In rats: Colantuoni et al, Evidence That Intermittent, Excessive Sugar Intake Causes Endogenous Opioid Dependence, Obesity Research Volume 10, Issue 6, pages 478–488, June 2002
In humans: Fraser, Junk: Overeating and obesity and the neuroscience of addiction, Jan 2013
"Our results provide novel evidence that frequent consumption of ice cream, independent of body fat, is related to a reduction in reward-region responsivity in humans, paralleling the tolerance observed in drug addiction. Data also imply that intake of a particular energy-dense food results in attenuated reward-region responsivity specifically to that food, which suggests that sensory aspects of eating and reward learning may drive the specificity." Burger, K. S., & Stice, E. (2012). Frequent ice cream consumption is associated with reduced striatal response to receipt of an ice cream-based milkshake. The American journal of clinical nutrition, 95(4), 810–7. doi:10.3945/ajcn.111.027003
Wang et al, Imaging of Brain Dopamine Pathways: Implications for Understanding Obesity, J Addict Med. 2009 Mar;3(1):8-18.
Nicole M. Avena, Pedro Rada, Bartley G. Hoebel, Evidence for sugar addiction: Behavioral and neurochemical effects of intermittent, excessive sugar intake, Neuroscience & Biobehavioral Reviews, Volume 32, Issue 1, 2008, Pages 20–39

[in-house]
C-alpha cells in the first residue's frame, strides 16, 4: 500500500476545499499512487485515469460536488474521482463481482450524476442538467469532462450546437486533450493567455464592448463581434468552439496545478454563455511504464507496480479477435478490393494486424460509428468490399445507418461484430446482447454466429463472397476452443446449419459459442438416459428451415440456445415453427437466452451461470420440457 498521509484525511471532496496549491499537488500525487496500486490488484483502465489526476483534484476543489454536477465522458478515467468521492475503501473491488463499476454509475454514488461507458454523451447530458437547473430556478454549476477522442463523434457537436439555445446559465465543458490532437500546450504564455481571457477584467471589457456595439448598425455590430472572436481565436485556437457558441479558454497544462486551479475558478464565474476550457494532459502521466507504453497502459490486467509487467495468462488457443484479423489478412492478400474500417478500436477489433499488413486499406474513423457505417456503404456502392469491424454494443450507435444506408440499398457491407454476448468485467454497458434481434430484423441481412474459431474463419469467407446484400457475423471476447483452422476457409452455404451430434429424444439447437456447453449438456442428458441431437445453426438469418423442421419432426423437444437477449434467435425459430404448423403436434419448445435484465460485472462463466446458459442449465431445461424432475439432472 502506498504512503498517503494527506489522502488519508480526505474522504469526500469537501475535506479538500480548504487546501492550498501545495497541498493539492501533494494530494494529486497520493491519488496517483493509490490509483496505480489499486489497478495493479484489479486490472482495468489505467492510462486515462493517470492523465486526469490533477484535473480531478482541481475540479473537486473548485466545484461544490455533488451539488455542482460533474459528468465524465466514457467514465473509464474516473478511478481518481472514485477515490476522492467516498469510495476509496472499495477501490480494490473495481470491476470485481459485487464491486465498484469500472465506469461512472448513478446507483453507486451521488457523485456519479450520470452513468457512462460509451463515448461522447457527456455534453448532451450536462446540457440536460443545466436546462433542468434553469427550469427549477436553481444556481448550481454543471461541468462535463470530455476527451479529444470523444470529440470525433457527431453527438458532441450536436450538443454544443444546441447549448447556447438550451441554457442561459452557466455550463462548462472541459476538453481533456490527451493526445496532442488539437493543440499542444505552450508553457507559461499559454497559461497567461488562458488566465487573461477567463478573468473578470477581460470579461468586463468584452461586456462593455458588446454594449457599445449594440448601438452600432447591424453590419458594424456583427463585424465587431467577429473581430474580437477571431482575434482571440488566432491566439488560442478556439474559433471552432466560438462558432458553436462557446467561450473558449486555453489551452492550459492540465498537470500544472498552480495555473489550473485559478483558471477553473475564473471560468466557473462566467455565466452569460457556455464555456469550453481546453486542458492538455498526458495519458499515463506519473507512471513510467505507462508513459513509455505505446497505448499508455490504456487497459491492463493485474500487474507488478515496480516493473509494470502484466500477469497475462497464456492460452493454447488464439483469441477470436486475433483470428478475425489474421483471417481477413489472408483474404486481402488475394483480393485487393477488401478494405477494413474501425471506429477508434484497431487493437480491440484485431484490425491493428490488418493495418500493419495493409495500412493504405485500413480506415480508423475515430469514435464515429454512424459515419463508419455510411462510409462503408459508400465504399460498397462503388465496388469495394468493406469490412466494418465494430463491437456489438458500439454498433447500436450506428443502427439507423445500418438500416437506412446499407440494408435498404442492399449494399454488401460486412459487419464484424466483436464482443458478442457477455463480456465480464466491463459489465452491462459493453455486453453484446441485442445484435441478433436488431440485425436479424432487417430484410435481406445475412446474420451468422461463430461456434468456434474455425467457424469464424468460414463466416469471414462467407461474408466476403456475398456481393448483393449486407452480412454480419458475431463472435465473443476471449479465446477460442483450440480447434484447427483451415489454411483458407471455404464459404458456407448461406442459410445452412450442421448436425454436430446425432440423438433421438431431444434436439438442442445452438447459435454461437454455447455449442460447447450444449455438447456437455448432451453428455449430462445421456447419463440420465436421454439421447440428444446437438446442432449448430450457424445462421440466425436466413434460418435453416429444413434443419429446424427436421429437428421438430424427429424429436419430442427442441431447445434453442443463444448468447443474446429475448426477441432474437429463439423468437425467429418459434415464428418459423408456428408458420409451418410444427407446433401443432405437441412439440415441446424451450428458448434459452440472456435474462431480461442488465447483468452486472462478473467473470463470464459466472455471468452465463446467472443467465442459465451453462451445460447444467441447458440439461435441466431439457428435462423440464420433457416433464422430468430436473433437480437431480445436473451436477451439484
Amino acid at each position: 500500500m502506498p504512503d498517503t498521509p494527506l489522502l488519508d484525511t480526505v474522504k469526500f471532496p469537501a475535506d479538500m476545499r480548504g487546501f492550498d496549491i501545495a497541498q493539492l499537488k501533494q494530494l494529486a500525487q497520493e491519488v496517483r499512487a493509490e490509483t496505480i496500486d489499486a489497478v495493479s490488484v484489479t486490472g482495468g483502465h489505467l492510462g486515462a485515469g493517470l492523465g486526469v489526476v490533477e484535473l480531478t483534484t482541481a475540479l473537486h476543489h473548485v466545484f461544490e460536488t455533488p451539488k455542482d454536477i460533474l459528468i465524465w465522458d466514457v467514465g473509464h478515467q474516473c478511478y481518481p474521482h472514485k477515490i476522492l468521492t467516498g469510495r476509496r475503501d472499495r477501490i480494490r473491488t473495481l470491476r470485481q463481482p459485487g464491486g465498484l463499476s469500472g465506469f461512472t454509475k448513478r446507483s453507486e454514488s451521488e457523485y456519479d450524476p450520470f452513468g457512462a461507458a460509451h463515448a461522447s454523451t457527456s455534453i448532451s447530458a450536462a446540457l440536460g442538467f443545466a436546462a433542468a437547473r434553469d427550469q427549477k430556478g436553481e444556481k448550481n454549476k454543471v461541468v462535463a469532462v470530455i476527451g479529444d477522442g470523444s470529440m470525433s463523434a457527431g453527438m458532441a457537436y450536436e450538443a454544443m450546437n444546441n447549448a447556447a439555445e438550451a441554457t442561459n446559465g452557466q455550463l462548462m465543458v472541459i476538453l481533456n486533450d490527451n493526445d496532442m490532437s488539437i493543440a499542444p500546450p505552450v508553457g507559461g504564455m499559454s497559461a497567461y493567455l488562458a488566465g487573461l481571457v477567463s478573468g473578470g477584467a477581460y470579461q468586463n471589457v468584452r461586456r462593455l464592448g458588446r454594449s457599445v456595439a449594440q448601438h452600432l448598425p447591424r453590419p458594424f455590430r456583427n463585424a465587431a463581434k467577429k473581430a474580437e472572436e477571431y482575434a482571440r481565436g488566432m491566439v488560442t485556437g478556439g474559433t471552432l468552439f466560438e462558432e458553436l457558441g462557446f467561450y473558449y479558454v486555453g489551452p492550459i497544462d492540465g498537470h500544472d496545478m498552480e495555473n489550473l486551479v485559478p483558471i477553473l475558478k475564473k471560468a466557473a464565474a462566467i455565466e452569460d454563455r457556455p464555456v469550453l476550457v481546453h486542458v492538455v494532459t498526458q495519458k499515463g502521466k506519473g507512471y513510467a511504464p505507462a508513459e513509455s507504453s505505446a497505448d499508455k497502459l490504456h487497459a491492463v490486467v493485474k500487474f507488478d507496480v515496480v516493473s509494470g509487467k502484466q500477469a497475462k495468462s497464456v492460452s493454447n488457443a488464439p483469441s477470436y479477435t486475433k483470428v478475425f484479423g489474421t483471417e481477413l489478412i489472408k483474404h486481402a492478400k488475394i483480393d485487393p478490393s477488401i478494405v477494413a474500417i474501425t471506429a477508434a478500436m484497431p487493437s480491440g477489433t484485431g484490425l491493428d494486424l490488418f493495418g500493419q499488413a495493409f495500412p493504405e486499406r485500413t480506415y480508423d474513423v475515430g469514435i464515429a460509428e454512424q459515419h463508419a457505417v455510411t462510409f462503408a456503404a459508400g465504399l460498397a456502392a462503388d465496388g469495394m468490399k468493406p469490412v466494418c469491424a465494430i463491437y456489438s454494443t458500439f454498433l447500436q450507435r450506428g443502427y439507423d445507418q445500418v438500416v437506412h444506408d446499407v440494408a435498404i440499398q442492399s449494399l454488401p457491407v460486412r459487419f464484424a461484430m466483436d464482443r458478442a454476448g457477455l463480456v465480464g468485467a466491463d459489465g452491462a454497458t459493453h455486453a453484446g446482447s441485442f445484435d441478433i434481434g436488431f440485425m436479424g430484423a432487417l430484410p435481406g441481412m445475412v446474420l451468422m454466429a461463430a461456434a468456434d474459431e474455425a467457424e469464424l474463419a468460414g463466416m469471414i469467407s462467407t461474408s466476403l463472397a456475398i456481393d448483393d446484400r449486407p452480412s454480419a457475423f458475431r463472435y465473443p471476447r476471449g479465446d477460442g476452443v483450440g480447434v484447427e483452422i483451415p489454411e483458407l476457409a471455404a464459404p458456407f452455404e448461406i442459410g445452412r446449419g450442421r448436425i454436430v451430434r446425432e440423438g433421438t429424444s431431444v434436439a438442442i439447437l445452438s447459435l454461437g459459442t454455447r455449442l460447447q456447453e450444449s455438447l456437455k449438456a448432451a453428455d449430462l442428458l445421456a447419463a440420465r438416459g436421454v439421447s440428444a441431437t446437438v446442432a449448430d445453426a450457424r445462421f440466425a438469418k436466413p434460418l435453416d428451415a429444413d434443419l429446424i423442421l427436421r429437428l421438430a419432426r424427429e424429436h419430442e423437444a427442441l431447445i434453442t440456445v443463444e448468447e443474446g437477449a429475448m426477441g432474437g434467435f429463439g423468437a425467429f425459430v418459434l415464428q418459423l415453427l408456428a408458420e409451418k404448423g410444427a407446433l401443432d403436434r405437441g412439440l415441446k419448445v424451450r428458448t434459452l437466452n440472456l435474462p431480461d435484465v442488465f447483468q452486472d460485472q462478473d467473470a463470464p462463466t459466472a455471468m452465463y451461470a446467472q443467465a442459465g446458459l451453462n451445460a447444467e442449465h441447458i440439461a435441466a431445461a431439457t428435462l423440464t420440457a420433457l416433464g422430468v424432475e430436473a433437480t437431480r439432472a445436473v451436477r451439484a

"a high number of alcohol-dependent and other drug-dependent individuals have a sweet preference, specifically for foods with a high sucrose concentration… both human and animal studies have demonstrated that in some brains the consumption of sugar-rich foods or drinks primes the release of euphoric endorphins and dopamine within the nucleus accumbens, in a manner similar to some drugs of abuse. The neurobiological pathways of drug and "sugar addiction" involve similar neural receptors, neurotransmitters, and hedonic regions in the brain. Craving, tolerance, withdrawal and sensitization have been documented in both human and animal studies. In addition, there appears to be cross sensitization between sugar addiction and narcotic dependence in some individuals. It has also been observed that the biological children of alcoholic parents, particularly alcoholic fathers, are at greater risk to have a strong sweet preference, and this may manifest in some with an eating disorder. In the last two decades research has noted that specific genes may underlie the sweet preference in alcohol- and drug-dependent individuals, as well as in biological children of paternal alcoholics. There also appears to be some common genetic markers between alcohol dependence, bulimia, and obesity, such as the A1 allele gene and the dopamine 2 receptor gene." Fortuna, J. L. (2010). Sweet preference, sugar addiction and the familial history of alcohol dependence: shared neural pathways and genes. Journal of psychoactive drugs, 42(2), 147–51.
Why We Get Fat: And What to Do About It (book) by Gary Taubes- P143